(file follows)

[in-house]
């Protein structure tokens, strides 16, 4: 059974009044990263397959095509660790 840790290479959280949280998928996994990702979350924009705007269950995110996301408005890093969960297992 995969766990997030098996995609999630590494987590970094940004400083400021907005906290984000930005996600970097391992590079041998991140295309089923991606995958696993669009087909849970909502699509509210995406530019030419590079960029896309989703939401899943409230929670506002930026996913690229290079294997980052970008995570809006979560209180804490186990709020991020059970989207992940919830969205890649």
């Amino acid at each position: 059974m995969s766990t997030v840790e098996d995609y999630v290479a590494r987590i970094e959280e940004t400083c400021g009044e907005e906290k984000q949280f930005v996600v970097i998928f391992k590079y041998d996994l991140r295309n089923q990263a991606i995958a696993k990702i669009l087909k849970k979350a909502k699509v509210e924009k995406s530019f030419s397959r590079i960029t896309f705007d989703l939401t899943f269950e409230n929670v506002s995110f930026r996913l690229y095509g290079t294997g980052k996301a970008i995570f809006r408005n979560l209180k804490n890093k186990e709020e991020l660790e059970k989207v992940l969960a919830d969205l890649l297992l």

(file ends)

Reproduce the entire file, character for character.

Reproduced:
[in-house]
């Protein structure tokens, strides 16, 4: 059974009044990263397959095509660790 840790290479959280949280998928996994990702979350924009705007269950995110996301408005890093969960297992 995969766990997030098996995609999630590494987590970094940004400083400021907005906290984000930005996600970097391992590079041998991140295309089923991606995958696993669009087909849970909502699509509210995406530019030419590079960029896309989703939401899943409230929670506002930026996913690229290079294997980052970008995570809006979560209180804490186990709020991020059970989207992940919830969205890649």
């Amino acid at each position: 059974m995969s766990t997030v840790e098996d995609y999630v290479a590494r987590i970094e959280e940004t400083c400021g009044e907005e906290k984000q949280f930005v996600v970097i998928f391992k590079y041998d996994l991140r295309n089923q990263a991606i995958a696993k990702i669009l087909k849970k979350a909502k699509v509210e924009k995406s530019f030419s397959r590079i960029t896309f705007d989703l939401t899943f269950e409230n929670v506002s995110f930026r996913l690229y095509g290079t294997g980052k996301a970008i995570f809006r408005n979560l209180k804490n890093k186990e709020e991020l660790e059970k989207v992940l969960a919830d969205l890649l297992l």